Having completely failed to make any impression on the P2P communities, the labels are now going blind trying to force governments around the world to use ISPs as corporate hit squads. But so far, a lot of bluff and bluster in the corporate press notwithstanding, it’s quite evident they’re not having much luck.
‘Odds of me being ‘fined’ zero’
Around 40,000 innocent men, women and children have been on the wrong end of RIAA subpoenas. But subpoenas aren’t court cases, although the RIAA has done its best to imply they are.
However, the number most often quoted is 30,000. So let’s use that. And as p2pnet contributor surfer pointed out recently, say 9,000,000 Americans share [a massive underestimate], 30,000 lawsuits vs 9 million file sharers is about .03%, and of that, .03%, only 1 went before a judge, so thats around .009% of all file sharing.
“Odds of me being ‘fined’ zero.”
IMO, if and when Facebook becomes a serious component of the P2P filesharing networks and the RIAA is stupid enough to go after Facebook users, the subsequent outrage would be mind-boggling, bringing with it all kinds of publicity Vivendi Universal, EMI, Warner Music and Sony Music and their RIAA certainly don’t need, particularly right now.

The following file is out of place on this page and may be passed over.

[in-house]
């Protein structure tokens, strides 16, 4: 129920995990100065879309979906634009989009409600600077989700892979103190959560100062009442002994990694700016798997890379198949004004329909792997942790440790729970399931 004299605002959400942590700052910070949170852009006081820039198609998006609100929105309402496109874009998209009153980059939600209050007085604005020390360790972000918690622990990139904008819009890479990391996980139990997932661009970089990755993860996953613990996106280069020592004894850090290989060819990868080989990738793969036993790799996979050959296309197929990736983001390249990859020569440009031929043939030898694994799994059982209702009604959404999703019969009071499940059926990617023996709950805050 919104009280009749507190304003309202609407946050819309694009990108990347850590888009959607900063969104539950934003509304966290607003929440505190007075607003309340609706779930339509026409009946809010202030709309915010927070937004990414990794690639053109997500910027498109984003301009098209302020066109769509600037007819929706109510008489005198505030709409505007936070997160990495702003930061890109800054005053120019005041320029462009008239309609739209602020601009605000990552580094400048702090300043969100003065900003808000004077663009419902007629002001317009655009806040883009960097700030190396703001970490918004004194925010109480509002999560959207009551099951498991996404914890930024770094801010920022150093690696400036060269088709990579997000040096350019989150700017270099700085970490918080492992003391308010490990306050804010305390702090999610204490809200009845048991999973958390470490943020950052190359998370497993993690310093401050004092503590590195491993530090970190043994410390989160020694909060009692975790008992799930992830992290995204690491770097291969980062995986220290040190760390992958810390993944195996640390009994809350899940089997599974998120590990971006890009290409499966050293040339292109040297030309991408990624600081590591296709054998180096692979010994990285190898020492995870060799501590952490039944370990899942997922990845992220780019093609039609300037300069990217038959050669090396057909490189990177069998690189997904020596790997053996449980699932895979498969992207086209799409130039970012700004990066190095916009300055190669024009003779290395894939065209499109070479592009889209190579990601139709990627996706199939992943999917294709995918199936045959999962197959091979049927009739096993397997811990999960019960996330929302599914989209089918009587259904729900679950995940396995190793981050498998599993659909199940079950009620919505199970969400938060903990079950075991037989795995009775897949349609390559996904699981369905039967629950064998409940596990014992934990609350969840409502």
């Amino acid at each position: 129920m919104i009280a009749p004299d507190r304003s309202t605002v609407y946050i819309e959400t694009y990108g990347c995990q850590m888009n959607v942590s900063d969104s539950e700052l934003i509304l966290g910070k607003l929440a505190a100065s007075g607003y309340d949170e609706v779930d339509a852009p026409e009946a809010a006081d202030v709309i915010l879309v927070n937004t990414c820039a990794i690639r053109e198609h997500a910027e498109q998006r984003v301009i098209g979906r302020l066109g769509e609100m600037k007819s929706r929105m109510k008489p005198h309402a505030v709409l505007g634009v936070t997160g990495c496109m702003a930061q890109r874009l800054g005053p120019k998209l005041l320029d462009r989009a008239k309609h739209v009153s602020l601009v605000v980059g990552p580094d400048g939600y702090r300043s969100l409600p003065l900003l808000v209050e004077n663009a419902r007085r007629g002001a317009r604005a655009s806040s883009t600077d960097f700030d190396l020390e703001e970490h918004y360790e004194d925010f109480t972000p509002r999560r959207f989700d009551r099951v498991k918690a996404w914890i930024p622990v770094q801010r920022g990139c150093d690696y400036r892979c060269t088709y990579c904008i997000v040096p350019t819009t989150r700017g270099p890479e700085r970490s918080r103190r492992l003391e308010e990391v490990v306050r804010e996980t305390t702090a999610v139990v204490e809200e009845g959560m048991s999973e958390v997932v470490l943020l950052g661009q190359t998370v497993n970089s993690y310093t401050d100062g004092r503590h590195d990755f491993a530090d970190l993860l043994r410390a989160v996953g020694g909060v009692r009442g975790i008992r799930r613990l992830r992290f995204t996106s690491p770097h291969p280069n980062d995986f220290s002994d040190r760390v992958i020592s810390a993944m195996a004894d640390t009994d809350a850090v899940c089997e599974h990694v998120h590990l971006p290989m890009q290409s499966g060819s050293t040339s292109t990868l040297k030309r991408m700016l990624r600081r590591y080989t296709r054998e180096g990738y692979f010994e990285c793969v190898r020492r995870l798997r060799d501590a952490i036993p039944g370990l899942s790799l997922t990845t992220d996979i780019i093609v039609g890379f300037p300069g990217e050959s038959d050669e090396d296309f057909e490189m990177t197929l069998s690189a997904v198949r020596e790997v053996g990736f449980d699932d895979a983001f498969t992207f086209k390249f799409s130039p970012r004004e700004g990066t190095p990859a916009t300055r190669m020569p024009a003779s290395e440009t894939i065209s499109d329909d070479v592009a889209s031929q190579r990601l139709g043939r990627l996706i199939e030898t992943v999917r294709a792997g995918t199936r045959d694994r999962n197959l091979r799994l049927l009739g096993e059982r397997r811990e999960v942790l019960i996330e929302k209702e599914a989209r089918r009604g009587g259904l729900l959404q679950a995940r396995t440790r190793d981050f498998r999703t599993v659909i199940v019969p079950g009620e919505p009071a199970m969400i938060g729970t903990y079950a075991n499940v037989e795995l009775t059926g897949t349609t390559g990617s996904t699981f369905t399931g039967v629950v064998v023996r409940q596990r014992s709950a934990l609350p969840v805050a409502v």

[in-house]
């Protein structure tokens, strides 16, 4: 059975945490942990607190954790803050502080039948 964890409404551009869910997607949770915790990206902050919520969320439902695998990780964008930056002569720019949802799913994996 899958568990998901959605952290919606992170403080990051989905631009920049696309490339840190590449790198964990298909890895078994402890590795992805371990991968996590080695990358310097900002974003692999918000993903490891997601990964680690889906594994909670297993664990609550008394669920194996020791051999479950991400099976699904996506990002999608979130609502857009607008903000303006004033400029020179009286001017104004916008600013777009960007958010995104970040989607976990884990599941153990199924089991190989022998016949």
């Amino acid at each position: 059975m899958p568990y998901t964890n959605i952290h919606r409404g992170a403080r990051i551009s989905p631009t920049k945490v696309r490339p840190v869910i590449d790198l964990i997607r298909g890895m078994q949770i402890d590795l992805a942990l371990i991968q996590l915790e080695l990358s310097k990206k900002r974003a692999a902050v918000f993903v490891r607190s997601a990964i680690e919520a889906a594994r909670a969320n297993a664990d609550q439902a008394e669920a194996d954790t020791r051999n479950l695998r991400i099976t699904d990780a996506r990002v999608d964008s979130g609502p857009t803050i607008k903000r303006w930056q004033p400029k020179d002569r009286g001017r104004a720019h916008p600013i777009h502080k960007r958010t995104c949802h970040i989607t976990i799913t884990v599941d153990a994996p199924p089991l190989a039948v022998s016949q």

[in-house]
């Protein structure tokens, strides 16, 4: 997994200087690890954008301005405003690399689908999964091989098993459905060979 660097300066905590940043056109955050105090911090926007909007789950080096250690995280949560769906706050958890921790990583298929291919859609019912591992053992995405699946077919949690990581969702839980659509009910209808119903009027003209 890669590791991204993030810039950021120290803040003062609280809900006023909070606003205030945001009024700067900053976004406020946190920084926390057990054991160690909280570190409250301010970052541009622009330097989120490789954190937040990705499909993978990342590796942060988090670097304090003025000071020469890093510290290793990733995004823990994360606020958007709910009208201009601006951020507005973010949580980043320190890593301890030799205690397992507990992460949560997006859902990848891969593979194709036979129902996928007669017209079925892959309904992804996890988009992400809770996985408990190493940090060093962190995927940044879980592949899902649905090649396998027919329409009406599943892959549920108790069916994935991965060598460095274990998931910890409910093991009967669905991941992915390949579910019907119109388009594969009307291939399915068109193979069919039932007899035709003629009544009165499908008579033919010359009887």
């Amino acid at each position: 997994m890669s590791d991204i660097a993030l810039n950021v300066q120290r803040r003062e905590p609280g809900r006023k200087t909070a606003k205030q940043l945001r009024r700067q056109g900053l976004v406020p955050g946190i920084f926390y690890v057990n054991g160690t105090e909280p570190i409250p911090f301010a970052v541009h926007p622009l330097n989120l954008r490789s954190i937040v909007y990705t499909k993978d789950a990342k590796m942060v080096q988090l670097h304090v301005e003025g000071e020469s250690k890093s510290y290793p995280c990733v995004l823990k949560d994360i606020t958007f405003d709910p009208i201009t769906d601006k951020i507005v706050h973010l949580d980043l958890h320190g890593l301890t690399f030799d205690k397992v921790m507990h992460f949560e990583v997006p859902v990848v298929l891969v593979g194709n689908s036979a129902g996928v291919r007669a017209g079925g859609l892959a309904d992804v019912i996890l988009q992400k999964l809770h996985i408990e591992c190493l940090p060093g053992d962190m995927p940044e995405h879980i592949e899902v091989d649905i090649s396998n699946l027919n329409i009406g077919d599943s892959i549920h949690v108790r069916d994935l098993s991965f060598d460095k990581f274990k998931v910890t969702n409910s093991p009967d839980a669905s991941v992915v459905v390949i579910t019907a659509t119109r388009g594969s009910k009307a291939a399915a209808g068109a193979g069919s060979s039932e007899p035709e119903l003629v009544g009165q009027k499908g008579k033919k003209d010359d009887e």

A single mother and her children with no means of defending herself against the multi-billion-dollar record labels is one thing.
Millions of Facebook users (and, by implication, ultimately, all the people signed on to all the other so-called social networking sites waiting in the wings) are another thing entirely.
As things stand, the RIAA has only to contend with helpless families with no money and no legal resources.
The picture would be completely different if it was trying to deal with the masses and the TPB move could – again, IMO – be one of two things »»»
- The straw that broke the camel’s back; or,
- A cataclysmic event which could save the corporate music industry.
All the Big 4 have to do is »»»
- Admit they made a mistake — IMO, it’s not too late, even now
- Fully open their catalogues and reduce their wholesale prices
- Admit competition is here whether they like it or not, and it isn’ t going to go away
- Admit the same thing about P2P and file sharing
- Start treating the people they depend on as customers who can be relied on, instead of “criminals” and “thieves” who have to be continually threatened and bullied.
It could also be something Facebook, et al, need to make their operations truly profitable.
Win-win all around.
Jon Newton - p2pnet
TorrentFreak – Pirate Bay Torrents Spread Via Facebook, March 29, 2009
Mashable - Torrent Sharing Comes to Facebook: Will the RIAA Step In?, March 29, 2009
Recording Industry vs The People – Pirate Bay on Facebook? Be careful, folks, don’t rise to the bait, March 29, 2009
public relations Blitzkrieg – You and I against the RIAA, March 28, 2009
p2pnet – 1 billion songs a DAY shared online, March 8, 2007
not having much luck – Europe parliament rejects French 3 strikes law, March 27, 2009